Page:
Jessica Holman almost didn’t apply to university. Once accepted, she almost didn’t go. Even after a successful first semester of social work at Carleton University, she often felt she should be working instead of studying. The thing constantly nagging at her? Money.
That’s why Holman started crying when a woman from Maclean’s told her that she’d won the $20,000 scholarship contest, which was part of our 20th Rankings Issue celebration. She was chosen at random from more than 27,000 entries. “Maclean’s didn’t know how badly my family needs the money, so it’s kind of astonishing that we were the ones who won,” says Holman. “Now we don’t have to worry about whether or not I can go back to school next year.”
When she says “we,” she means her entire family back in Oakville, Ont. Her mom, dad—even her older brother and sister—are all scrimping and saving to help her pay for school. Her experience is a good reminder of how much many Canadian families sacrifice to send their kids to university. All in, it now costs roughly $80,000 for a four-year undergraduate degree, according to TD Economics. For many families, it’s a struggle to put even one child through school.
Research shows it’s an even bigger struggle for children whose parents never attended university, like Holman. If it wasn’t for a high school counsellor who helped her realize that it’s common for “first-generation” students to doubt they’ll succeed at university, she may never have applied. “My counsellor changed my life,” she says. “She taught me to just take things one day at a time, and she believed I was capable of doing great things. I would not have graduated from high school without her.” That counsellor is part of the reason she chose a social work degree, she says.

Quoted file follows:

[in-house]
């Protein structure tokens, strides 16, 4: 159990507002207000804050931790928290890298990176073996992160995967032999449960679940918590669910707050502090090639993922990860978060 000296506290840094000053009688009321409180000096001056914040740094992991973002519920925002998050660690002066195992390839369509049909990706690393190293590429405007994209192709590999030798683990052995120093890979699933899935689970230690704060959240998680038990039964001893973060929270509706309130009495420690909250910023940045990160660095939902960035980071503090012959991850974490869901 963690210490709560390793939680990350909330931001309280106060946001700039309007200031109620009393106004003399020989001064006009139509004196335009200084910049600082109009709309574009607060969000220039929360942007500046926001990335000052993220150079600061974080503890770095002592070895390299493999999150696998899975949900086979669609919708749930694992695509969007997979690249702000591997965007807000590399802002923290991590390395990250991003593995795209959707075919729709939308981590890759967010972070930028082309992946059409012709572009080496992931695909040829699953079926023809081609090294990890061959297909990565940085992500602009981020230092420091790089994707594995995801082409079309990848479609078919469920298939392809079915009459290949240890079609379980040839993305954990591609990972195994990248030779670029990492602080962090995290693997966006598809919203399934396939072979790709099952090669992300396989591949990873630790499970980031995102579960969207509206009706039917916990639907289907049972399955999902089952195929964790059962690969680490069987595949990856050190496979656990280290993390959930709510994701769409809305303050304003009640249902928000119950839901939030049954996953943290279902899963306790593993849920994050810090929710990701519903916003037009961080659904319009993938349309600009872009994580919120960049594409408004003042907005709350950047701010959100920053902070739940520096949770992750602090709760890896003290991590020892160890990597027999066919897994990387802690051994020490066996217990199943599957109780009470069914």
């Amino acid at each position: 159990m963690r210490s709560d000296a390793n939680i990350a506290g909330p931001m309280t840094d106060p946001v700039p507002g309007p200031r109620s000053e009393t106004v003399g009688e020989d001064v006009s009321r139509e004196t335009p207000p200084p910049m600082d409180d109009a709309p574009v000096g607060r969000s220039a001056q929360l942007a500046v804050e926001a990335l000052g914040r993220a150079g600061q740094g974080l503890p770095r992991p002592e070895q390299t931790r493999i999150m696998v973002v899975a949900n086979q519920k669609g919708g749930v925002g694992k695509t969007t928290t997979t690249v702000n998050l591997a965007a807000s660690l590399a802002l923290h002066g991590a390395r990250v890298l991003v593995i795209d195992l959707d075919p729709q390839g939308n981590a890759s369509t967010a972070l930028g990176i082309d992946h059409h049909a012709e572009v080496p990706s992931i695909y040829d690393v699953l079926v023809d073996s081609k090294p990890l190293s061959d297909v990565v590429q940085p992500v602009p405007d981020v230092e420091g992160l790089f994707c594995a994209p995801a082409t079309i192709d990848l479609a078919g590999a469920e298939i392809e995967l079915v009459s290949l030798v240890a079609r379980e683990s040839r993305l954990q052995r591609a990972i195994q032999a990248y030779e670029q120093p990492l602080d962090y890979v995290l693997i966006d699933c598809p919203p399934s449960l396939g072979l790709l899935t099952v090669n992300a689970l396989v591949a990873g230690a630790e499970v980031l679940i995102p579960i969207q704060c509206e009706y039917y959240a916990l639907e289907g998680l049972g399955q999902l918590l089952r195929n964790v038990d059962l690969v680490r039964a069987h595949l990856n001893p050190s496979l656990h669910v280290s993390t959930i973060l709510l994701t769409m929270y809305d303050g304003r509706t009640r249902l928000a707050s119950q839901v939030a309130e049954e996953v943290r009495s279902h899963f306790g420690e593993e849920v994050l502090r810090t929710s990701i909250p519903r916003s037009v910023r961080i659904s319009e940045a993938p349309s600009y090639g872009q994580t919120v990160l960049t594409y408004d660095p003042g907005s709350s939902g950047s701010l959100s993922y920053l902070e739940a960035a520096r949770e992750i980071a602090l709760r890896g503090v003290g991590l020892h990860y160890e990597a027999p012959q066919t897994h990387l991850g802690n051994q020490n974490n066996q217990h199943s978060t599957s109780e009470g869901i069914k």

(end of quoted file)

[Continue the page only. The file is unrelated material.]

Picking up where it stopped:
As challenging as it was to gain the confidence to apply, it was even more challenging to ?nd the money. Shortly after she was accepted, Holman’s dad fell ill and had to take sick leave from work, drastically reducing the household income. But she worked hard after class and during the summer at the local hospital. Her mother took on a third job. Student loans and grants covered the rest. Still, she was considering dropping out and working full-time to help the family dig out of debt—until she won the $20,000.
Now, she feels like she can relax a bit, even if she isn’t exactly rich. “Twenty grand is going to help a lot, but it’s never enough when it comes to university,” she says. She’s planning to stick to the same budget she started with in September, and so far she’s been good. On the night she won, instead of going out for dinner, she and her roommate cooked chicken and no-name pasta in their two-bedroom apartment. (Unlike most first-year students, Holman lives off-campus, where rent and food are both cheaper than in residence.) There are no plans to have a party or take a vacation south for spring break. Instead, she’s looking forward to celebrating with her family over a home-cooked meal. “It’s as good as any restaurant you can name.”
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